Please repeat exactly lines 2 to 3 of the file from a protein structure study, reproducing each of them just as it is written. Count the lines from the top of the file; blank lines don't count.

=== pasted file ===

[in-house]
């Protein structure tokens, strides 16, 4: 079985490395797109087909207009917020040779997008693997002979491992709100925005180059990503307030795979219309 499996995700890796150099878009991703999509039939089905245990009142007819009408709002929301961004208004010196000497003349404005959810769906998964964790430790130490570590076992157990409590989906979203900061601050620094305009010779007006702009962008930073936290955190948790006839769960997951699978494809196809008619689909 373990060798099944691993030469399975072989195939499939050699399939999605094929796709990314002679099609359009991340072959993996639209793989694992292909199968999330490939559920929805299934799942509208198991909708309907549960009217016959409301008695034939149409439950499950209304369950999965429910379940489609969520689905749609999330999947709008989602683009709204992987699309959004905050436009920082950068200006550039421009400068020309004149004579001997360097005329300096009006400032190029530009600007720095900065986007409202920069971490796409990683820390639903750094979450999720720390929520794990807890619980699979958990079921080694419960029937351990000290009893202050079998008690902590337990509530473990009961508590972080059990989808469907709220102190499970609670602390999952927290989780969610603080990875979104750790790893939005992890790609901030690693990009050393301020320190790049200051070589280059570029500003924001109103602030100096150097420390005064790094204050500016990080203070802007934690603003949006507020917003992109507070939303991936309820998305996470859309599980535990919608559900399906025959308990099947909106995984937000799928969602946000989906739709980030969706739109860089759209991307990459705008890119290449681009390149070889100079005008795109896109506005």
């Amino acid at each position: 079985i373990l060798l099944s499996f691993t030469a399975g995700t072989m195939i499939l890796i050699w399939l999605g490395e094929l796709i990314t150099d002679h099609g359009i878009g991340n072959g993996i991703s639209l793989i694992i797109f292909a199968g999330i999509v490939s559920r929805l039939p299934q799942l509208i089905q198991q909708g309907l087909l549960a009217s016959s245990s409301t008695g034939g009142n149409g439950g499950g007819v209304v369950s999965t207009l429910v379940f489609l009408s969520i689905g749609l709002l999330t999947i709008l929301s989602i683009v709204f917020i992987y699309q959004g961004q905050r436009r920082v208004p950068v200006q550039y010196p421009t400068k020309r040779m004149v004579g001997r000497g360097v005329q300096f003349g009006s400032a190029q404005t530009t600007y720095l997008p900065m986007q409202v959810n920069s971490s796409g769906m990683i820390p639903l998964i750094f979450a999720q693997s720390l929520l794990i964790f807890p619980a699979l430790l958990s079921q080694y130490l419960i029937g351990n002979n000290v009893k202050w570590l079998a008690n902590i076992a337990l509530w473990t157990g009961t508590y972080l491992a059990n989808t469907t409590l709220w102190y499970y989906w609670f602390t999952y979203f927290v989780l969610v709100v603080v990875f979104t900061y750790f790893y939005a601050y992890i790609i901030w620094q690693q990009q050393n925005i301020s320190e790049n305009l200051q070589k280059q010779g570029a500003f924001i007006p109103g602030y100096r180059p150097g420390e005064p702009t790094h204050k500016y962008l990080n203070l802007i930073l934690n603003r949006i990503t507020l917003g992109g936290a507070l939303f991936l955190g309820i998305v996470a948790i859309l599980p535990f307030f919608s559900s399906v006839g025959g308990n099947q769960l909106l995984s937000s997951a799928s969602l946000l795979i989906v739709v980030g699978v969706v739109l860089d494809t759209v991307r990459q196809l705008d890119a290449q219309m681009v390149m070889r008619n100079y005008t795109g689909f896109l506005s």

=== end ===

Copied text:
């Protein structure tokens, strides 16, 4: 079985490395797109087909207009917020040779997008693997002979491992709100925005180059990503307030795979219309 499996995700890796150099878009991703999509039939089905245990009142007819009408709002929301961004208004010196000497003349404005959810769906998964964790430790130490570590076992157990409590989906979203900061601050620094305009010779007006702009962008930073936290955190948790006839769960997951699978494809196809008619689909 373990060798099944691993030469399975072989195939499939050699399939999605094929796709990314002679099609359009991340072959993996639209793989694992292909199968999330490939559920929805299934799942509208198991909708309907549960009217016959409301008695034939149409439950499950209304369950999965429910379940489609969520689905749609999330999947709008989602683009709204992987699309959004905050436009920082950068200006550039421009400068020309004149004579001997360097005329300096009006400032190029530009600007720095900065986007409202920069971490796409990683820390639903750094979450999720720390929520794990807890619980699979958990079921080694419960029937351990000290009893202050079998008690902590337990509530473990009961508590972080059990989808469907709220102190499970609670602390999952927290989780969610603080990875979104750790790893939005992890790609901030690693990009050393301020320190790049200051070589280059570029500003924001109103602030100096150097420390005064790094204050500016990080203070802007934690603003949006507020917003992109507070939303991936309820998305996470859309599980535990919608559900399906025959308990099947909106995984937000799928969602946000989906739709980030969706739109860089759209991307990459705008890119290449681009390149070889100079005008795109896109506005």
């Amino acid at each position: 079985i373990l060798l099944s499996f691993t030469a399975g995700t072989m195939i499939l890796i050699w399939l999605g490395e094929l796709i990314t150099d002679h099609g359009i878009g991340n072959g993996i991703s639209l793989i694992i797109f292909a199968g999330i999509v490939s559920r929805l039939p299934q799942l509208i089905q198991q909708g309907l087909l549960a009217s016959s245990s409301t008695g034939g009142n149409g439950g499950g007819v209304v369950s999965t207009l429910v379940f489609l009408s969520i689905g749609l709002l999330t999947i709008l929301s989602i683009v709204f917020i992987y699309q959004g961004q905050r436009r920082v208004p950068v200006q550039y010196p421009t400068k020309r040779m004149v004579g001997r000497g360097v005329q300096f003349g009006s400032a190029q404005t530009t600007y720095l997008p900065m986007q409202v959810n920069s971490s796409g769906m990683i820390p639903l998964i750094f979450a999720q693997s720390l929520l794990i964790f807890p619980a699979l430790l958990s079921q080694y130490l419960i029937g351990n002979n000290v009893k202050w570590l079998a008690n902590i076992a337990l509530w473990t157990g009961t508590y972080l491992a059990n989808t469907t409590l709220w102190y499970y989906w609670f602390t999952y979203f927290v989780l969610v709100v603080v990875f979104t900061y750790f790893y939005a601050y992890i790609i901030w620094q690693q990009q050393n925005i301020s320190e790049n305009l200051q070589k280059q010779g570029a500003f924001i007006p109103g602030y100096r180059p150097g420390e005064p702009t790094h204050k500016y962008l990080n203070l802007i930073l934690n603003r949006i990503t507020l917003g992109g936290a507070l939303f991936l955190g309820i998305v996470a948790i859309l599980p535990f307030f919608s559900s399906v006839g025959g308990n099947q769960l909106l995984s937000s997951a799928s969602l946000l795979i989906v739709v980030g699978v969706v739109l860089d494809t759209v991307r990459q196809l705008d890119a290449q219309m681009v390149m070889r008619n100079y005008t795109g689909f896109l506005s």